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lobe, the olfactory tract, the optic chiasma and the pituitary gland lying in the
hypophyseal fossa; the floor adjoins the pterygoid canal; while the medial
wall is a septum separating it from its neighbour. The ostium is placed high
up in the cavity of the sinus.

Physiology of the Sinuses. The sinuses are lined by mucous membrane
continuous with that of the nasal cavity through the ostia, but the sinus

Fig. 12. Coronal section through the nasal cavities and maxillary sinuses on the plane of the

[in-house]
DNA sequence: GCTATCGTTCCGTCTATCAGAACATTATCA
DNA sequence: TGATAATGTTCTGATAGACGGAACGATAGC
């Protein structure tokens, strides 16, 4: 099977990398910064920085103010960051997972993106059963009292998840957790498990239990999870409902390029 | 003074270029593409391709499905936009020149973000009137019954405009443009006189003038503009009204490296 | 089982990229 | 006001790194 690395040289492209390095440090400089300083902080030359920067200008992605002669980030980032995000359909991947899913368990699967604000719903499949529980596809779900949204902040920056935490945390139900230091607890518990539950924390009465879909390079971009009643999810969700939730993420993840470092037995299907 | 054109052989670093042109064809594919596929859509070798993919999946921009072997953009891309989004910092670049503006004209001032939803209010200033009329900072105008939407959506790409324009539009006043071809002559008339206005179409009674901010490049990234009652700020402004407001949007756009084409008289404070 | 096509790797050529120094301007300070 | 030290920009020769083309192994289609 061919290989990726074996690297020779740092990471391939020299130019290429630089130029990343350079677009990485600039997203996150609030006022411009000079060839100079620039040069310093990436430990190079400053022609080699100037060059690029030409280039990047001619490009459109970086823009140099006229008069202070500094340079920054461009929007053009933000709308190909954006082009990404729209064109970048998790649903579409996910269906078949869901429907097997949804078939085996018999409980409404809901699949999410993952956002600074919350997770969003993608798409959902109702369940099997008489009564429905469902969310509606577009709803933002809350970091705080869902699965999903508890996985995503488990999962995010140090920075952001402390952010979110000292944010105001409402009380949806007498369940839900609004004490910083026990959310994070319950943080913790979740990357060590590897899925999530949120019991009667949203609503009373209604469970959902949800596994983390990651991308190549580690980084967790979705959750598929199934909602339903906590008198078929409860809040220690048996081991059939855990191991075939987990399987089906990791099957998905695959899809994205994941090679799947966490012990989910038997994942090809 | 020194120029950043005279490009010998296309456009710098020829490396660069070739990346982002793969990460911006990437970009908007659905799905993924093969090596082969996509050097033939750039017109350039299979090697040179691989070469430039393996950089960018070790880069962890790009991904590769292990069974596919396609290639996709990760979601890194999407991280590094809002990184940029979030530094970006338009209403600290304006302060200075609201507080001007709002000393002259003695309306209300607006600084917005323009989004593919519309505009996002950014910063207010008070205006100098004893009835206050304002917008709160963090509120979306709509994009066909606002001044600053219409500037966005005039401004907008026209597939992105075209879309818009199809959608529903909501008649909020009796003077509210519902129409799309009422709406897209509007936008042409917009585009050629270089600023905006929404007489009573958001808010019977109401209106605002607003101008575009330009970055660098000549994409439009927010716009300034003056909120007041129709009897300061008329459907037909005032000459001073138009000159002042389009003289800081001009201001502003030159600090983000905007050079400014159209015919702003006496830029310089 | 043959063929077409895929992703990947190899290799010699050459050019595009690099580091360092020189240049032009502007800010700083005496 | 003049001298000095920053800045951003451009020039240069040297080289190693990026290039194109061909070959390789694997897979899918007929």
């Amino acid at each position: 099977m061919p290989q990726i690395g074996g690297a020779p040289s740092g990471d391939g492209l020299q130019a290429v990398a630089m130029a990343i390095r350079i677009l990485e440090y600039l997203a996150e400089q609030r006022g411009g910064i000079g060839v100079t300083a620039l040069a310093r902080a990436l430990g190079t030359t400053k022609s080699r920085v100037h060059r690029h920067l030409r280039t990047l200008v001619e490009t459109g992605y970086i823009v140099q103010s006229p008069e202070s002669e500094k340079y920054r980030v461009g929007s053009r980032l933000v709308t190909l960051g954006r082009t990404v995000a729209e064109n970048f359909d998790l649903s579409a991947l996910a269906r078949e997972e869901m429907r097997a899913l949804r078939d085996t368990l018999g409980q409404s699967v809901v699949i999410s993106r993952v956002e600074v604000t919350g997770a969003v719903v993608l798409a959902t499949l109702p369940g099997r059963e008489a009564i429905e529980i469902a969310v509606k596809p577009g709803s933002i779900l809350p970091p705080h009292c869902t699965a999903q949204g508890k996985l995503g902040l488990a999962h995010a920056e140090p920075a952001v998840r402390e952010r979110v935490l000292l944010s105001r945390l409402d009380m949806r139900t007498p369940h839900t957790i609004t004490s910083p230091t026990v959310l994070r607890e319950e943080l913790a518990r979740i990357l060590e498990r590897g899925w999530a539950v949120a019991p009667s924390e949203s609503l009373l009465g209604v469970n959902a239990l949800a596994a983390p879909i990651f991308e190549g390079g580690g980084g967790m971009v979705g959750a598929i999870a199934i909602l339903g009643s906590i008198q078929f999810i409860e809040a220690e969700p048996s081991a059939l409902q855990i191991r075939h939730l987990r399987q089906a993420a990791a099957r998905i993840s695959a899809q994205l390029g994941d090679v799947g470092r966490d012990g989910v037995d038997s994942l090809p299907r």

ostia of the sinuses (viewed from behind). 1, Left frontal sinus; 2, Left anterior ethmoidal cell; 3,
Olfactory sulcus; 4, Right anterior ethmoidal cells; 5, Right frontal sinus; 6, Ethmoidal bulla; 7,
Hiatus semilunaris; 8, Infundibulum or semilunar groove; 9, Uncinate process; 10, Middle conchal
cell; 11, Middle meatus; 12, Inferior concha; 13, Maxillary sinus; 14, Inferior meatus.

mucosa is thinner. The lining epithelium consists of a low stratified columnar
type containing cilia which move the mucus secreted from the subepithelial
glands towards the ostium.

The function of the sinuses is imperfectly understood although many
theories have been proposed, none of which withstand critical scrutiny. It
has been postulated that they assist in humidification of inspired air, that they
aid vocal resonance, that they act as insulators to protect the base of the
brain from cold air, and that they serve to lighten the bones of the skull.